David’s thesis is extraordinarily informative and authoritative, and provides fundamental insight into the function of animal adhesive structures, combining new observations with clever experimentation and ingenious quantitative analyses of the underlying mechanisms. He collected extensive data from 225 species and his work has opened up new areas for research in this field.

David is a creative and independent scientist, who has come up with many new experimental ideas. During his PhD he has modified and improved complex systems, written his own software for most analyses and developed new mathematical models.

Dr Ben Ashby

Ben won this Award for his thesis on the role of genetic interactions and contact between hosts and parasites in a co-evolutionary context. Ben explores the diverse range of consequences of these roles, including the evolution of sex, genetic diversity and mating behaviour.

Ben’s thesis is entirely theoretical, but it is comprehensively informed throughout by biological questions and scenarios. His models are consistent with a variety of empirical data, and this is of crucial importance to evolutionary biology. The thesis is beautifully presented and four of the seven chapters are already published in excellent journals. There is no doubt that this study will have a great impact on the evolutionary-biology community.

Helen Leggett

Helen has been recognised for her thesis entitled: ‘Developments in social evolution and virulence in parasites.’, an exceptional piece of work which has generated some high-profile papers tackling major concepts in a novel and exciting way.  The thesis examines several different aspects of host-parasite interactions through five main chapters.  The other two main chapters include a comparative study of the relationship between immune system subversion and pathogen virulence, and an experimental study looking at the evolution of virulence in a spatially distributed population.

Helen demonstrated that, contrary to standard theory on virulence evolution, pathogens with higher virulence do not tend to have higher within-host growth rates. Given the importance of this assumption in standard theory on virulence evolution, this finding is likely to be of great significant to researchers in this area, and it has the potential to change the way people think about the subject.

Mary Caswell Stoddard

Mary’s thesis dives into the evolution of avian egg features, mainly colour and pattern, to test various hypotheses for their observed features. She used the full range of colour vision of birds, which have UV detection in order to understand colour and pattern. Her study has shown evidence that species that host cuckoos have experienced selection to make their eggs more recognisable, which has proved to be a novel finding.

Mary has deployed a great diversity of techniques in her thesis. Her work on egg colour and pattern uses detection approaches and numerical methods derived for avian vision, some of which have been invented by her. Her work testing the sexually-selected eggshell colouration theory involved a great-tit field season with a double-cross fostering design, while her investigations into whether pigment strengthens eggshells against injury involved work in a mechanics lab. Mary has 11 publications in Web of Knowledge, including several of the chapters of her thesis.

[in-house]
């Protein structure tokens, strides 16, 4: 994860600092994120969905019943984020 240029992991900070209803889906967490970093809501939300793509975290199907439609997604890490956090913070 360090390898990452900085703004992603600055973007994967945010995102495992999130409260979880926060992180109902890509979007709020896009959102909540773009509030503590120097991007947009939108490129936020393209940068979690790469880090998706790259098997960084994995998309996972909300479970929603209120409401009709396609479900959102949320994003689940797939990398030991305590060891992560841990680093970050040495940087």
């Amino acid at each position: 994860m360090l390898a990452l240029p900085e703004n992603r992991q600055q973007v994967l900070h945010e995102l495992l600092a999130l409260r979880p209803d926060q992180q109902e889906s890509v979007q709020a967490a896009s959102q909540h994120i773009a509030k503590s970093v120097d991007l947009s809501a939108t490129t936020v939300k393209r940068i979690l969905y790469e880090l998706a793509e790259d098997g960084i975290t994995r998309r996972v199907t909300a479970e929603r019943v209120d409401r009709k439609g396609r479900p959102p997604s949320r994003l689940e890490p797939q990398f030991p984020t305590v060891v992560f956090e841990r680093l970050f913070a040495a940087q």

Kate Jordan

Kate, who studies at the University of Warwick, won the Award for her thesis entitled ‘Exploring the generative architecture of intramembranous ossification’. Her experimental work in developmental biology has revolutionised thinking about vertebrate skeletal development and hard-tissue evolution.

Kate used a variety of techniques in her study, including 3-D reconstruction, to provide conclusive evidence that the current model of how the bones of the skull is entirely wrong. Her research impacts a number of fields including veterinarians, human surgeons, bioengineers and evolutionary biology.

Sam Weber

Sam is a student at Exeter University and has been recognised for his study of Maternal effects in the green turtle. He explored two questions of fundamental and applied significance – is variation in the levels of maternally-derived antioxidants in eggs an adaptive response by mothers to reduce oxidative stress in their offspring? And is natal homing behaviour adaptive?

Sam focused on the green turtles of Ascension Island and used a range of observational, experimental, biochemical and statistical techniques to derive answers to both questions. His work makes a novel contribution to knowledge on the factors which influence variation in egg quality and composition in turtles and the consequences for the hatchlings.

Tom Fayle

Tom has been selected for this Award for his thesis ‘Ant community structure in a rainforest microcosm’, which is based on an empirical and statistical investigation of the biodiversity and community structure of ants living in tropical rainforest ferns. Tom combines excellent natural history with experiments and computer simulations to determine the rules that might determine species assemblies. His results are clear and well presented and the study also reflects the fact that Tom managed to learn the means of identifying 71 different species of ant, a notable achievement in itself.

Hannah Rowland

Hannah was recognised for her exceptional thesis titled ‘The visual and behavioural ecology of countershading and other prey defences’. Her work has already resulted in research papers to be published in Nature, Philosophical Transactions of the Royal Society, Proceedings of the Royal Society and Animal Behaviour.

In her study, Hannah explores visual deception in prey to reduce the risk and incidence of predation, focusing mainly on crypsis and concluding with a very neat study of mimicry. Her experimental studies use avian predators and prey ranging from live Lepidoptera larvae to artificial food, and are carried out in environments ranging from semi-natural to aviaries.

In her work, Hannah convincingly resolves a long-running debate and shows that the net effect is always mutualistic, not parasitic, for prey with unequal defences once prey densities are incorporated. She also demonstrates that, in Batesian mimicry, the existence of a palatable mimic does not necessarily diminish the net survival of a toxic model ‘prey’ population, even when the mimic is at high densities.

Tim Hawes

Tim explored the processes that enable certain arthropods to inhabit the exceedingly cold ecosystems of terrestrial Antarctica. Tim’s research forms a logical sequence of nine complementary studies, most combining laboratory and field experiments. They range from pure physiology to ecology, and are distinguished by the originality and appropriateness of each hypothesis being tested and by the neatness and rigour of the experimental procedures and analysis. Most make real advances in the understanding of a process rather than consolidate knowledge through repeating old experiments on new species.